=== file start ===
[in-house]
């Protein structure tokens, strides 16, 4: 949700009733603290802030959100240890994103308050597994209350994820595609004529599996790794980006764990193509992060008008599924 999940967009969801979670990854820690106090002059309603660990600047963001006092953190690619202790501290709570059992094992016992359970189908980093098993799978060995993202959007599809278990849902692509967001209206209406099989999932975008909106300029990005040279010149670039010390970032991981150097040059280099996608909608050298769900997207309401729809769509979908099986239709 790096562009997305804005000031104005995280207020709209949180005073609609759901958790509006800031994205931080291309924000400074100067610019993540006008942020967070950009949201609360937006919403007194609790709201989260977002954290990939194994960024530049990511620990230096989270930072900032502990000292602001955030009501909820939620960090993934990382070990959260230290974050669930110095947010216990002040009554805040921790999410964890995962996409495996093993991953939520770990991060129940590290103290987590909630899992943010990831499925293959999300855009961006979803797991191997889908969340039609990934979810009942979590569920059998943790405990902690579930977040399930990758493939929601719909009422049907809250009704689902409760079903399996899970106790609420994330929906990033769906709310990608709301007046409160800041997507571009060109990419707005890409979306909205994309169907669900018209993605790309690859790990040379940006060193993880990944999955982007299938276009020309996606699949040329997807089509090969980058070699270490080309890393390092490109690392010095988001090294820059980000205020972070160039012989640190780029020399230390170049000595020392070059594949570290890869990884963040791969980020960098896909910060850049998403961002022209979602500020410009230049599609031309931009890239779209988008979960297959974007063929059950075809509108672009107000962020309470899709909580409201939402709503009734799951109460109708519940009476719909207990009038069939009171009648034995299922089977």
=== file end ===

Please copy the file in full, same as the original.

[in-house]
């Protein structure tokens, strides 16, 4: 949700009733603290802030959100240890994103308050597994209350994820595609004529599996790794980006764990193509992060008008599924 999940967009969801979670990854820690106090002059309603660990600047963001006092953190690619202790501290709570059992094992016992359970189908980093098993799978060995993202959007599809278990849902692509967001209206209406099989999932975008909106300029990005040279010149670039010390970032991981150097040059280099996608909608050298769900997207309401729809769509979908099986239709 790096562009997305804005000031104005995280207020709209949180005073609609759901958790509006800031994205931080291309924000400074100067610019993540006008942020967070950009949201609360937006919403007194609790709201989260977002954290990939194994960024530049990511620990230096989270930072900032502990000292602001955030009501909820939620960090993934990382070990959260230290974050669930110095947010216990002040009554805040921790999410964890995962996409495996093993991953939520770990991060129940590290103290987590909630899992943010990831499925293959999300855009961006979803797991191997889908969340039609990934979810009942979590569920059998943790405990902690579930977040399930990758493939929601719909009422049907809250009704689902409760079903399996899970106790609420994330929906990033769906709310990608709301007046409160800041997507571009060109990419707005890409979306909205994309169907669900018209993605790309690859790990040379940006060193993880990944999955982007299938276009020309996606699949040329997807089509090969980058070699270490080309890393390092490109690392010095988001090294820059980000205020972070160039012989640190780029020399230390170049000595020392070059594949570290890869990884963040791969980020960098896909910060850049998403961002022209979602500020410009230049599609031309931009890239779209988008979960297959974007063929059950075809509108672009107000962020309470899709909580409201939402709503009734799951109460109708519940009476719909207990009038069939009171009648034995299922089977």